Wiradjuri Bundjalung Yaegl man Jon Bell hopes to shed light on the transgenerational trauma faced by Aboriginal people.
The writer and director recently took home the Jury Prize at the South By Southwest Festival in the United States for his short horror film 'The Moogai'.
'The Moogai' is a Bundjalung word meaning "bad spirit", something akin to the "boogie man".
Mr Bell spoke to NITV News about his complete surprise at winning the award, and the meaning behind the film for Aboriginal people.
"I was totally surprised, it took me a good 30 seconds to register what happened, it's a big festival, it's not just film, it's music, it's gaming... so very surprised," he told NITV News.
The short uses horror to illuminate the haunting colonial past First Nations people have faced, particularly mothers who were forcibly parted from their children.
"I wanted to touch on themes of the stolen generation and post-natal depression, and how transgenerational trauma passes on from one generation to the next."
"I thought of having a moogai that steals children as this exhausting thing that keeps chasing you and doesn't give up."
While Mr Bell said personally his family were not a part of the stolen generation, he is still affected by it, as aremany Aboriginal families.
"We have near misses, my family was either one step ahead, for whatever reason they were able to avoid being taken. That feeling that got into the kids of "oh you got to really be careful", that's a feeling that gets passed through generations.
"A constant fear that some young Aboriginal women may face today when giving birth in a hospital is thinking "Is someone going to try and put a value on me, or manipulate this situation to say that this Aboriginal woman is an unfit mother?'" he told NITV News.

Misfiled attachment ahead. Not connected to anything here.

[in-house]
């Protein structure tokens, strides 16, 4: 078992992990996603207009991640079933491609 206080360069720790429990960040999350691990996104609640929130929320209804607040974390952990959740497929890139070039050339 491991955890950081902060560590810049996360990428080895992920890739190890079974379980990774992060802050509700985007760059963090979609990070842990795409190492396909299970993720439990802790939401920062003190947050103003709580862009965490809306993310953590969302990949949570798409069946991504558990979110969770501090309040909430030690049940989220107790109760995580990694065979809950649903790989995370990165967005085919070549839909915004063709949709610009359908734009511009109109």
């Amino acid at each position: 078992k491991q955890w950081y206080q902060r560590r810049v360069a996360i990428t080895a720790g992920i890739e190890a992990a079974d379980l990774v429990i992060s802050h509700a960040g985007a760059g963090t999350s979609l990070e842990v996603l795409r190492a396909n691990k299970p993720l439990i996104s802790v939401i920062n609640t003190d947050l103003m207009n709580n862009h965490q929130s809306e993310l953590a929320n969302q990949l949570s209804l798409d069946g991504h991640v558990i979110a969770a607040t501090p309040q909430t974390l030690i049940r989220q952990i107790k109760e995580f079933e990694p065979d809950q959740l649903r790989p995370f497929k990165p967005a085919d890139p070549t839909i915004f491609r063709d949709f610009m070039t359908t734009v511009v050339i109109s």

The writer and director said that a psychological horror was the best fit to resemble the difficulty Aboriginal people have faced in the past and are facing due to the ongoing effects of colonisation.
"Taking somebody's children is just such a heartless, villainess, evil thing to do to people, to take their babies and try and make them not be like their parents."
Mr Bell told NITV News that while the short film holds significance for Aboriginal viewers, losing a child is a concept that people across the world can connect to.
The strong symbolism of the short film and the weight of the past that is portrayed had the director in tears behind the scenes.
"There's a part there where Shari, the lead actress (who) plays Sarah, where she's screaming out, 'Don't take my baby! Listen to me!'... Me and two of the producers, we were just crying. It was so full on."
Mr Bell acknowledged that he did feel concerned that the film may trigger past trauma for some Aboriginal viewers, but he said the past needs to be told.
"The important thing is that our story gets told. I think since the apology, some people seem to think that's all been dealt with now, so let's move on from that, but people still have trauma so it's tricky. "
Mr Bell highlighted that Aboriginal and Torres Strait Islanders have always been story-tellers, but now that he and other Aboriginal Artists are able to tell their stories through mass media, there will be "a revolution on how we see ourselves".
"In The Moogai, the kids are all blind and that's representative of the fact that because they've been stolen, they can't seen themselves unencumbered by a white gaze."
"To decide how we want to be seen and have a voice in that, it's almost everything."
Looking forward, Mr Bell has written a couple of drafts for a full-length feature film of 'The Moogai', while also working on a sci-fi series, and he has recently finished a script about Pemulwuy, the Aboriginal warrior who fought off the British when they first landed on what is now Sydney.